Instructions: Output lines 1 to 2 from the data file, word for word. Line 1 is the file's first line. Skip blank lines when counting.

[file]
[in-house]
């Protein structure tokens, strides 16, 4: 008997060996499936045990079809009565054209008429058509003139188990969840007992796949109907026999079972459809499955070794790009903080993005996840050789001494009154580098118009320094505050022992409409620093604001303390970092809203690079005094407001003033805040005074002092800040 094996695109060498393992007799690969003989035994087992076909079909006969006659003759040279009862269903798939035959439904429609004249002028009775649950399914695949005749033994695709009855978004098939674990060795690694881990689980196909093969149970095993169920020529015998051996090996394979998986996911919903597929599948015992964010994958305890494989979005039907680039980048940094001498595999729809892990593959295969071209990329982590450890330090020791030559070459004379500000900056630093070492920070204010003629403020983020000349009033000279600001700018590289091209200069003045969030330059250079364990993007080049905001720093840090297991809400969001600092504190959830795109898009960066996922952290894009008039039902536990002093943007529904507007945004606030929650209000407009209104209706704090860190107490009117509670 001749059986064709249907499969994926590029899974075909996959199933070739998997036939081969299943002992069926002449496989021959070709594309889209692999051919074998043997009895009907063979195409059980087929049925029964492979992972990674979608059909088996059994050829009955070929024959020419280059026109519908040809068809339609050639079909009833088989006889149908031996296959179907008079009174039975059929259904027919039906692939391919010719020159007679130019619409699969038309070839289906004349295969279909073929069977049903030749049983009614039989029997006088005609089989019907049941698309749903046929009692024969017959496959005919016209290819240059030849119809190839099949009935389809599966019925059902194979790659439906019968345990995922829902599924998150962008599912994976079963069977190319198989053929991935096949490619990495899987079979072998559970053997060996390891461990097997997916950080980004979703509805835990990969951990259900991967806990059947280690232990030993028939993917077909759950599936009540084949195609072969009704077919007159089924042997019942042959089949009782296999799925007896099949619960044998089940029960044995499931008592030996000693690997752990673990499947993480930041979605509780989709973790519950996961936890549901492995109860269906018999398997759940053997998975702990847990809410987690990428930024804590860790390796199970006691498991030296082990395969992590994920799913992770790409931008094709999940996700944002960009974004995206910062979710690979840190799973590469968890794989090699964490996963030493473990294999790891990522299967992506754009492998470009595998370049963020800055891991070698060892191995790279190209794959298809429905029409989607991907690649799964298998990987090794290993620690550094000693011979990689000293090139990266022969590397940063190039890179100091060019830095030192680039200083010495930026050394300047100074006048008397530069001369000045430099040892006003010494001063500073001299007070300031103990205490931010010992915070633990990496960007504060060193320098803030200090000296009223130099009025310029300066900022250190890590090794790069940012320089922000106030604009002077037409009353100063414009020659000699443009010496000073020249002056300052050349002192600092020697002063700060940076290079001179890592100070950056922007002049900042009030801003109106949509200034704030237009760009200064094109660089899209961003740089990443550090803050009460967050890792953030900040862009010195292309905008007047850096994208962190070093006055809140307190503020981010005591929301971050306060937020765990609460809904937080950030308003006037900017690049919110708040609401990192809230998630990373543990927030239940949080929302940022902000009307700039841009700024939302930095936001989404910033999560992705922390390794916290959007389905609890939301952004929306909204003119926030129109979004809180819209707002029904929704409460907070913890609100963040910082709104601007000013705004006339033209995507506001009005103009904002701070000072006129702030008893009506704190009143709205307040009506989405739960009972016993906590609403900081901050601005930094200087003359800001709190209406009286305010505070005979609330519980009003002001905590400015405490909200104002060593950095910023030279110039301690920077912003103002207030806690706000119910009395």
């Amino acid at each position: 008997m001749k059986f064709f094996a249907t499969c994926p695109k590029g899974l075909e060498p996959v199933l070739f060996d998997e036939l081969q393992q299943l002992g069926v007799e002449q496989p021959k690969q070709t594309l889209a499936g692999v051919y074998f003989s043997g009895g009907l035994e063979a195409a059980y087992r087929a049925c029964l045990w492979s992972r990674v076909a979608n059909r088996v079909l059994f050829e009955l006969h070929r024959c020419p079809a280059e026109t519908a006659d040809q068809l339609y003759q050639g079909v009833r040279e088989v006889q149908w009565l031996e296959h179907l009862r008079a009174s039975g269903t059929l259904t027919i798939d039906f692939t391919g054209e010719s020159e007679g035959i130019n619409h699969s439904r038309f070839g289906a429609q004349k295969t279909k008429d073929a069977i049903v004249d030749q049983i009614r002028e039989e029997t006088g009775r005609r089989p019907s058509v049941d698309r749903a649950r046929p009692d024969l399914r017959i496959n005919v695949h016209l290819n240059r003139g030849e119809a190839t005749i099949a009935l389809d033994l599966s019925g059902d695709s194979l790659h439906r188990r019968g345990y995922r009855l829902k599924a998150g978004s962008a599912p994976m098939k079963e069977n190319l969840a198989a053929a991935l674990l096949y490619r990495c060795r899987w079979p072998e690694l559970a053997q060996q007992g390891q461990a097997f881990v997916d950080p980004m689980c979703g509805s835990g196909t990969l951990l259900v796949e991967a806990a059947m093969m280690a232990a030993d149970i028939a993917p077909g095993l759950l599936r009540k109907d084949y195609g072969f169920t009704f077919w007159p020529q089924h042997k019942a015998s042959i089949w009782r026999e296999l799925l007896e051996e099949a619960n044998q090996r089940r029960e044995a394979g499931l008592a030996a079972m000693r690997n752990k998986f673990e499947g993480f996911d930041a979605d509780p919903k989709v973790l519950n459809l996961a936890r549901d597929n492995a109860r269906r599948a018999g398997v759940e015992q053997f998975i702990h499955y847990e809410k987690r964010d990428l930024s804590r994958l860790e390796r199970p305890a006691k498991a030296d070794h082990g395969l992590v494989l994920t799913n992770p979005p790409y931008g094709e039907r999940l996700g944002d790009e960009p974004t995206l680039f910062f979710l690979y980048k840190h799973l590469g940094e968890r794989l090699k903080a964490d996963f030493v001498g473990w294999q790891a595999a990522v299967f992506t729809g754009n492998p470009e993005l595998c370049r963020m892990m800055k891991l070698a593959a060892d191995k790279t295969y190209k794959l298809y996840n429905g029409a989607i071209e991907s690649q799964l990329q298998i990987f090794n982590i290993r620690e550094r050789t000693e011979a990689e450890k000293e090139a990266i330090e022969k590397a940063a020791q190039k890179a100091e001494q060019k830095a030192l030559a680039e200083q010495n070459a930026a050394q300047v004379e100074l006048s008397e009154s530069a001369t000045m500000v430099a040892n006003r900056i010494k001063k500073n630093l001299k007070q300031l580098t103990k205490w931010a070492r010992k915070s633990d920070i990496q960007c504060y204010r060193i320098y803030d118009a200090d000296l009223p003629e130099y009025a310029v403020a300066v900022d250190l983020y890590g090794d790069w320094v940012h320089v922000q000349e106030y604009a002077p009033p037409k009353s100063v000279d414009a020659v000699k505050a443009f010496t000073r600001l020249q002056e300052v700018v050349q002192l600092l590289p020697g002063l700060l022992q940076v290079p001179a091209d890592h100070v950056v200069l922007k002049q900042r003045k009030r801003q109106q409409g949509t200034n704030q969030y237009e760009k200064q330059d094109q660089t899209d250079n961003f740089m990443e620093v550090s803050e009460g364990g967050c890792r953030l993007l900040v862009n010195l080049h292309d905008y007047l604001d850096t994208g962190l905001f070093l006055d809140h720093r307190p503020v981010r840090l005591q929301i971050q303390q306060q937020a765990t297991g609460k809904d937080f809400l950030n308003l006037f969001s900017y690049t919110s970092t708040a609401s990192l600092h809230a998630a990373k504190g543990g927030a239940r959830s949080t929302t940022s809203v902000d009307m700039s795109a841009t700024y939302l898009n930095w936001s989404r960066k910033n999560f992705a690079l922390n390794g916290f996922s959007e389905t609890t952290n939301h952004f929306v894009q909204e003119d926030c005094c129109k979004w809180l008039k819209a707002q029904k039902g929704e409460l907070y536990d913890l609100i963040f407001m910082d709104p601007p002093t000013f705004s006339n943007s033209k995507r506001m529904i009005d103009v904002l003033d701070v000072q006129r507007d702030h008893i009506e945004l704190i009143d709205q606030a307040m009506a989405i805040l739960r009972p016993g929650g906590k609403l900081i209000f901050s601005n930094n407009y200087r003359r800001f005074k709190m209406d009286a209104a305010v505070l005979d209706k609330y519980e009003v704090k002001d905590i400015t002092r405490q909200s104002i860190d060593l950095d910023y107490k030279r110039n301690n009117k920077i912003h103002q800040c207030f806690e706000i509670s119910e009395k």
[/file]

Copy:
[in-house]
């Protein structure tokens, strides 16, 4: 008997060996499936045990079809009565054209008429058509003139188990969840007992796949109907026999079972459809499955070794790009903080993005996840050789001494009154580098118009320094505050022992409409620093604001303390970092809203690079005094407001003033805040005074002092800040 094996695109060498393992007799690969003989035994087992076909079909006969006659003759040279009862269903798939035959439904429609004249002028009775649950399914695949005749033994695709009855978004098939674990060795690694881990689980196909093969149970095993169920020529015998051996090996394979998986996911919903597929599948015992964010994958305890494989979005039907680039980048940094001498595999729809892990593959295969071209990329982590450890330090020791030559070459004379500000900056630093070492920070204010003629403020983020000349009033000279600001700018590289091209200069003045969030330059250079364990993007080049905001720093840090297991809400969001600092504190959830795109898009960066996922952290894009008039039902536990002093943007529904507007945004606030929650209000407009209104209706704090860190107490009117509670 001749059986064709249907499969994926590029899974075909996959199933070739998997036939081969299943002992069926002449496989021959070709594309889209692999051919074998043997009895009907063979195409059980087929049925029964492979992972990674979608059909088996059994050829009955070929024959020419280059026109519908040809068809339609050639079909009833088989006889149908031996296959179907008079009174039975059929259904027919039906692939391919010719020159007679130019619409699969038309070839289906004349295969279909073929069977049903030749049983009614039989029997006088005609089989019907049941698309749903046929009692024969017959496959005919016209290819240059030849119809190839099949009935389809599966019925059902194979790659439906019968345990995922829902599924998150962008599912994976079963069977190319198989053929991935096949490619990495899987079979072998559970053997060996390891461990097997997916950080980004979703509805835990990969951990259900991967806990059947280690232990030993028939993917077909759950599936009540084949195609072969009704077919007159089924042997019942042959089949009782296999799925007896099949619960044998089940029960044995499931008592030996000693690997752990673990499947993480930041979605509780989709973790519950996961936890549901492995109860269906018999398997759940053997998975702990847990809410987690990428930024804590860790390796199970006691498991030296082990395969992590994920799913992770790409931008094709999940996700944002960009974004995206910062979710690979840190799973590469968890794989090699964490996963030493473990294999790891990522299967992506754009492998470009595998370049963020800055891991070698060892191995790279190209794959298809429905029409989607991907690649799964298998990987090794290993620690550094000693011979990689000293090139990266022969590397940063190039890179100091060019830095030192680039200083010495930026050394300047100074006048008397530069001369000045430099040892006003010494001063500073001299007070300031103990205490931010010992915070633990990496960007504060060193320098803030200090000296009223130099009025310029300066900022250190890590090794790069940012320089922000106030604009002077037409009353100063414009020659000699443009010496000073020249002056300052050349002192600092020697002063700060940076290079001179890592100070950056922007002049900042009030801003109106949509200034704030237009760009200064094109660089899209961003740089990443550090803050009460967050890792953030900040862009010195292309905008007047850096994208962190070093006055809140307190503020981010005591929301971050306060937020765990609460809904937080950030308003006037900017690049919110708040609401990192809230998630990373543990927030239940949080929302940022902000009307700039841009700024939302930095936001989404910033999560992705922390390794916290959007389905609890939301952004929306909204003119926030129109979004809180819209707002029904929704409460907070913890609100963040910082709104601007000013705004006339033209995507506001009005103009904002701070000072006129702030008893009506704190009143709205307040009506989405739960009972016993906590609403900081901050601005930094200087003359800001709190209406009286305010505070005979609330519980009003002001905590400015405490909200104002060593950095910023030279110039301690920077912003103002207030806690706000119910009395």